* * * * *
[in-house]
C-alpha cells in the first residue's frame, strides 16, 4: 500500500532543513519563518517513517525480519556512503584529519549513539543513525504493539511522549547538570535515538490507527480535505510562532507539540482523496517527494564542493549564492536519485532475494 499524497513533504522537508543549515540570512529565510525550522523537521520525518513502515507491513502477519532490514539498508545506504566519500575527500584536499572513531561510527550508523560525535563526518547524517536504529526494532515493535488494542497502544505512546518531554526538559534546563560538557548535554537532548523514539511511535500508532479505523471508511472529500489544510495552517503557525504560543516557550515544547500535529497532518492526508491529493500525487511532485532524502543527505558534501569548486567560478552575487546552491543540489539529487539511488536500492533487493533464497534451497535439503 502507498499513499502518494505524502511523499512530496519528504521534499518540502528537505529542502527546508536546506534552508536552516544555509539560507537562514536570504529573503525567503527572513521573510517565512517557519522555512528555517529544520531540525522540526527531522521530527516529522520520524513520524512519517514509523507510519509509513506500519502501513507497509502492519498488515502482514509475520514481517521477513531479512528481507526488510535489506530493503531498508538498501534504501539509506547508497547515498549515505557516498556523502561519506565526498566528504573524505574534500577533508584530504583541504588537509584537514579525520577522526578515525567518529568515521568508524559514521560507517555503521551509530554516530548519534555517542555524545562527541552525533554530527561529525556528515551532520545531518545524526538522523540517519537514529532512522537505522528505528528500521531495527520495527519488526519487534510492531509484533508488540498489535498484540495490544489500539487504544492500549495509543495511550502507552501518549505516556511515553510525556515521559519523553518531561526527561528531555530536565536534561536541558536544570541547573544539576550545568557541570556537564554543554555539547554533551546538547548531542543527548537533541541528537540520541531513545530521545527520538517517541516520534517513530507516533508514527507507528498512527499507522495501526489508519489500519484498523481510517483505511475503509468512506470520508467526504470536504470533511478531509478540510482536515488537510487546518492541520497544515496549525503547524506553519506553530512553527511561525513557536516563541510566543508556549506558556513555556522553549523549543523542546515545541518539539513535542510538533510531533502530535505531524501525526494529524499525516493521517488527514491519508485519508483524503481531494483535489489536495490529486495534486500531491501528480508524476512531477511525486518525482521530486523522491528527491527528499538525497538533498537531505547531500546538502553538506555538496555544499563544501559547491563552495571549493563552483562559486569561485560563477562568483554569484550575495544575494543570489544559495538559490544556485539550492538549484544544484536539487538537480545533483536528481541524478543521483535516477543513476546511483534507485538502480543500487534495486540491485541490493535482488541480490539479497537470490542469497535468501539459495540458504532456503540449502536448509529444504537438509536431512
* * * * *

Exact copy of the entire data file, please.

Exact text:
[in-house]
C-alpha cells in the first residue's frame, strides 16, 4: 500500500532543513519563518517513517525480519556512503584529519549513539543513525504493539511522549547538570535515538490507527480535505510562532507539540482523496517527494564542493549564492536519485532475494 499524497513533504522537508543549515540570512529565510525550522523537521520525518513502515507491513502477519532490514539498508545506504566519500575527500584536499572513531561510527550508523560525535563526518547524517536504529526494532515493535488494542497502544505512546518531554526538559534546563560538557548535554537532548523514539511511535500508532479505523471508511472529500489544510495552517503557525504560543516557550515544547500535529497532518492526508491529493500525487511532485532524502543527505558534501569548486567560478552575487546552491543540489539529487539511488536500492533487493533464497534451497535439503 502507498499513499502518494505524502511523499512530496519528504521534499518540502528537505529542502527546508536546506534552508536552516544555509539560507537562514536570504529573503525567503527572513521573510517565512517557519522555512528555517529544520531540525522540526527531522521530527516529522520520524513520524512519517514509523507510519509509513506500519502501513507497509502492519498488515502482514509475520514481517521477513531479512528481507526488510535489506530493503531498508538498501534504501539509506547508497547515498549515505557516498556523502561519506565526498566528504573524505574534500577533508584530504583541504588537509584537514579525520577522526578515525567518529568515521568508524559514521560507517555503521551509530554516530548519534555517542555524545562527541552525533554530527561529525556528515551532520545531518545524526538522523540517519537514529532512522537505522528505528528500521531495527520495527519488526519487534510492531509484533508488540498489535498484540495490544489500539487504544492500549495509543495511550502507552501518549505516556511515553510525556515521559519523553518531561526527561528531555530536565536534561536541558536544570541547573544539576550545568557541570556537564554543554555539547554533551546538547548531542543527548537533541541528537540520541531513545530521545527520538517517541516520534517513530507516533508514527507507528498512527499507522495501526489508519489500519484498523481510517483505511475503509468512506470520508467526504470536504470533511478531509478540510482536515488537510487546518492541520497544515496549525503547524506553519506553530512553527511561525513557536516563541510566543508556549506558556513555556522553549523549543523542546515545541518539539513535542510538533510531533502530535505531524501525526494529524499525516493521517488527514491519508485519508483524503481531494483535489489536495490529486495534486500531491501528480508524476512531477511525486518525482521530486523522491528527491527528499538525497538533498537531505547531500546538502553538506555538496555544499563544501559547491563552495571549493563552483562559486569561485560563477562568483554569484550575495544575494543570489544559495538559490544556485539550492538549484544544484536539487538537480545533483536528481541524478543521483535516477543513476546511483534507485538502480543500487534495486540491485541490493535482488541480490539479497537470490542469497535468501539459495540458504532456503540449502536448509529444504537438509536431512